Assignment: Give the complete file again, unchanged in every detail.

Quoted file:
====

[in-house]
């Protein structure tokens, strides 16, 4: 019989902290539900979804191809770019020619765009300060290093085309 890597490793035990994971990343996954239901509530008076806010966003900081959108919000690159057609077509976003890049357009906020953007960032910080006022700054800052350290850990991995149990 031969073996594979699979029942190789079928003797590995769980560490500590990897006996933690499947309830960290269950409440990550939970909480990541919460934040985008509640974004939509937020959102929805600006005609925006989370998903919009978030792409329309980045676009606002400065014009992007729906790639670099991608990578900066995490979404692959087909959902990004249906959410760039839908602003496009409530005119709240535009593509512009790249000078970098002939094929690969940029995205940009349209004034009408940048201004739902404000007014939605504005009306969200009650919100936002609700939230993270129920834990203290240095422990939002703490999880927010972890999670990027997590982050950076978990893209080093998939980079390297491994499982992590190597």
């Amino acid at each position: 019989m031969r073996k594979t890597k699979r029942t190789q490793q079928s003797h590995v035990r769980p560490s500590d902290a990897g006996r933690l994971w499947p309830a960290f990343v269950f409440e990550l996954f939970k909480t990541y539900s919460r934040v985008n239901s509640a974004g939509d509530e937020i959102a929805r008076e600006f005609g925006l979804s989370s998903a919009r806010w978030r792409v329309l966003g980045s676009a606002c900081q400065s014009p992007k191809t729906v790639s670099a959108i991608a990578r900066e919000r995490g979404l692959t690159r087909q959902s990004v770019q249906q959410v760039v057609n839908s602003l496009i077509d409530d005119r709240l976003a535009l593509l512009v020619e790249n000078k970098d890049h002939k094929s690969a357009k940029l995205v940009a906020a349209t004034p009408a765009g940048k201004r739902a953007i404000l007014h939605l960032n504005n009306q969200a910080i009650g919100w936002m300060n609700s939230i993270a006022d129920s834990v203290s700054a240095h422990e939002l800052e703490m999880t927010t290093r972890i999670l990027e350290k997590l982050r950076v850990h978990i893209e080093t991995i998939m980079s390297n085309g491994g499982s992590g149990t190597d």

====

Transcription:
[in-house]
């Protein structure tokens, strides 16, 4: 019989902290539900979804191809770019020619765009300060290093085309 890597490793035990994971990343996954239901509530008076806010966003900081959108919000690159057609077509976003890049357009906020953007960032910080006022700054800052350290850990991995149990 031969073996594979699979029942190789079928003797590995769980560490500590990897006996933690499947309830960290269950409440990550939970909480990541919460934040985008509640974004939509937020959102929805600006005609925006989370998903919009978030792409329309980045676009606002400065014009992007729906790639670099991608990578900066995490979404692959087909959902990004249906959410760039839908602003496009409530005119709240535009593509512009790249000078970098002939094929690969940029995205940009349209004034009408940048201004739902404000007014939605504005009306969200009650919100936002609700939230993270129920834990203290240095422990939002703490999880927010972890999670990027997590982050950076978990893209080093998939980079390297491994499982992590190597």
């Amino acid at each position: 019989m031969r073996k594979t890597k699979r029942t190789q490793q079928s003797h590995v035990r769980p560490s500590d902290a990897g006996r933690l994971w499947p309830a960290f990343v269950f409440e990550l996954f939970k909480t990541y539900s919460r934040v985008n239901s509640a974004g939509d509530e937020i959102a929805r008076e600006f005609g925006l979804s989370s998903a919009r806010w978030r792409v329309l966003g980045s676009a606002c900081q400065s014009p992007k191809t729906v790639s670099a959108i991608a990578r900066e919000r995490g979404l692959t690159r087909q959902s990004v770019q249906q959410v760039v057609n839908s602003l496009i077509d409530d005119r709240l976003a535009l593509l512009v020619e790249n000078k970098d890049h002939k094929s690969a357009k940029l995205v940009a906020a349209t004034p009408a765009g940048k201004r739902a953007i404000l007014h939605l960032n504005n009306q969200a910080i009650g919100w936002m300060n609700s939230i993270a006022d129920s834990v203290s700054a240095h422990e939002l800052e703490m999880t927010t290093r972890i999670l990027e350290k997590l982050r950076v850990h978990i893209e080093t991995i998939m980079s390297n085309g491994g499982s992590g149990t190597d």